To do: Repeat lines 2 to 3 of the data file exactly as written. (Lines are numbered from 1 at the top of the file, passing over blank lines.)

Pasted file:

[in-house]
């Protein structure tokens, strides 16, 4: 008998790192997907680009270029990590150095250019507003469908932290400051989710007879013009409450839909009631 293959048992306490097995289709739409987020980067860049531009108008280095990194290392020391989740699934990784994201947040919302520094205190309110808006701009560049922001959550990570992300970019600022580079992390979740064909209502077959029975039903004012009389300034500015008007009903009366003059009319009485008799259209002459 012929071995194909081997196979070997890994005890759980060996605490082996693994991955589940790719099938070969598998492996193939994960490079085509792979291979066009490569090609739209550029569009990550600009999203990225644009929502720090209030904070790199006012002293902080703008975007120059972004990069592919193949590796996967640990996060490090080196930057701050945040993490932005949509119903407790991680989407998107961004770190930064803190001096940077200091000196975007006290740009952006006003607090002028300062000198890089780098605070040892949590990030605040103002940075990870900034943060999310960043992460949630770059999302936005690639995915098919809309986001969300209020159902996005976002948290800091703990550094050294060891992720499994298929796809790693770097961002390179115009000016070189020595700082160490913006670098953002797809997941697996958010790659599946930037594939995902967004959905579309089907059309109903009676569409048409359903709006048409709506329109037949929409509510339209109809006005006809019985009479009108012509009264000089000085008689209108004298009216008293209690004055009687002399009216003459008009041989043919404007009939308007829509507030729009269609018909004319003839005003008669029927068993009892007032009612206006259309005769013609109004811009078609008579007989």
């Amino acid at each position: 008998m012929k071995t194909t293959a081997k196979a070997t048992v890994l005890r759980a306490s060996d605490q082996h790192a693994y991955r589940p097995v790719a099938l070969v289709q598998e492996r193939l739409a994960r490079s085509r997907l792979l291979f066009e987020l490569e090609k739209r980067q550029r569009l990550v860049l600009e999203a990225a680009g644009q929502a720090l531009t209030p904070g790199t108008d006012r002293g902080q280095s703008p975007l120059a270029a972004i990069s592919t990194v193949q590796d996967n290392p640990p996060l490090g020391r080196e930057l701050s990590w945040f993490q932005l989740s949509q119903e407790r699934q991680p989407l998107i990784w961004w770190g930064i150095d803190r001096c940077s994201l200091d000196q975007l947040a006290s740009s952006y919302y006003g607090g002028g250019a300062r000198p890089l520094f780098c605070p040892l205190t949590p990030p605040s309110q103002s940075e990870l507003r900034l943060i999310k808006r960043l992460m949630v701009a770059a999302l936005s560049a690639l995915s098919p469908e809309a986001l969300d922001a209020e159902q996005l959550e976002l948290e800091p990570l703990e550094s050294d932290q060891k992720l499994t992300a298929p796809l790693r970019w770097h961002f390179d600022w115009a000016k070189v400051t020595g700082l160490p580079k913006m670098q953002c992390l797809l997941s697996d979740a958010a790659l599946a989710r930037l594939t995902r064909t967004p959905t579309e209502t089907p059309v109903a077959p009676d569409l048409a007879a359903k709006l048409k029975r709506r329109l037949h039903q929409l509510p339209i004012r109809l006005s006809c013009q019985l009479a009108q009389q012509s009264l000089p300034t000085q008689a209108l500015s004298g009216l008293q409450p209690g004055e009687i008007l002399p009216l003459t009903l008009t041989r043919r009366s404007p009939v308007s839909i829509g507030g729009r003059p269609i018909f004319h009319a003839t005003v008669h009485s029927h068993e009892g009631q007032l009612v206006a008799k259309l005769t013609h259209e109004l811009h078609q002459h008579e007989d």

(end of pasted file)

């Protein structure tokens, strides 16, 4: 008998790192997907680009270029990590150095250019507003469908932290400051989710007879013009409450839909009631 293959048992306490097995289709739409987020980067860049531009108008280095990194290392020391989740699934990784994201947040919302520094205190309110808006701009560049922001959550990570992300970019600022580079992390979740064909209502077959029975039903004012009389300034500015008007009903009366003059009319009485008799259209002459 012929071995194909081997196979070997890994005890759980060996605490082996693994991955589940790719099938070969598998492996193939994960490079085509792979291979066009490569090609739209550029569009990550600009999203990225644009929502720090209030904070790199006012002293902080703008975007120059972004990069592919193949590796996967640990996060490090080196930057701050945040993490932005949509119903407790991680989407998107961004770190930064803190001096940077200091000196975007006290740009952006006003607090002028300062000198890089780098605070040892949590990030605040103002940075990870900034943060999310960043992460949630770059999302936005690639995915098919809309986001969300209020159902996005976002948290800091703990550094050294060891992720499994298929796809790693770097961002390179115009000016070189020595700082160490913006670098953002797809997941697996958010790659599946930037594939995902967004959905579309089907059309109903009676569409048409359903709006048409709506329109037949929409509510339209109809006005006809019985009479009108012509009264000089000085008689209108004298009216008293209690004055009687002399009216003459008009041989043919404007009939308007829509507030729009269609018909004319003839005003008669029927068993009892007032009612206006259309005769013609109004811009078609008579007989």
């Amino acid at each position: 008998m012929k071995t194909t293959a081997k196979a070997t048992v890994l005890r759980a306490s060996d605490q082996h790192a693994y991955r589940p097995v790719a099938l070969v289709q598998e492996r193939l739409a994960r490079s085509r997907l792979l291979f066009e987020l490569e090609k739209r980067q550029r569009l990550v860049l600009e999203a990225a680009g644009q929502a720090l531009t209030p904070g790199t108008d006012r002293g902080q280095s703008p975007l120059a270029a972004i990069s592919t990194v193949q590796d996967n290392p640990p996060l490090g020391r080196e930057l701050s990590w945040f993490q932005l989740s949509q119903e407790r699934q991680p989407l998107i990784w961004w770190g930064i150095d803190r001096c940077s994201l200091d000196q975007l947040a006290s740009s952006y919302y006003g607090g002028g250019a300062r000198p890089l520094f780098c605070p040892l205190t949590p990030p605040s309110q103002s940075e990870l507003r900034l943060i999310k808006r960043l992460m949630v701009a770059a999302l936005s560049a690639l995915s098919p469908e809309a986001l969300d922001a209020e159902q996005l959550e976002l948290e800091p990570l703990e550094s050294d932290q060891k992720l499994t992300a298929p796809l790693r970019w770097h961002f390179d600022w115009a000016k070189v400051t020595g700082l160490p580079k913006m670098q953002c992390l797809l997941s697996d979740a958010a790659l599946a989710r930037l594939t995902r064909t967004p959905t579309e209502t089907p059309v109903a077959p009676d569409l048409a007879a359903k709006l048409k029975r709506r329109l037949h039903q929409l509510p339209i004012r109809l006005s006809c013009q019985l009479a009108q009389q012509s009264l000089p300034t000085q008689a209108l500015s004298g009216l008293q409450p209690g004055e009687i008007l002399p009216l003459t009903l008009t041989r043919r009366s404007p009939v308007s839909i829509g507030g729009r003059p269609i018909f004319h009319a003839t005003v008669h009485s029927h068993e009892g009631q007032l009612v206006a008799k259309l005769t013609h259209e109004l811009h078609q002459h008579e007989d």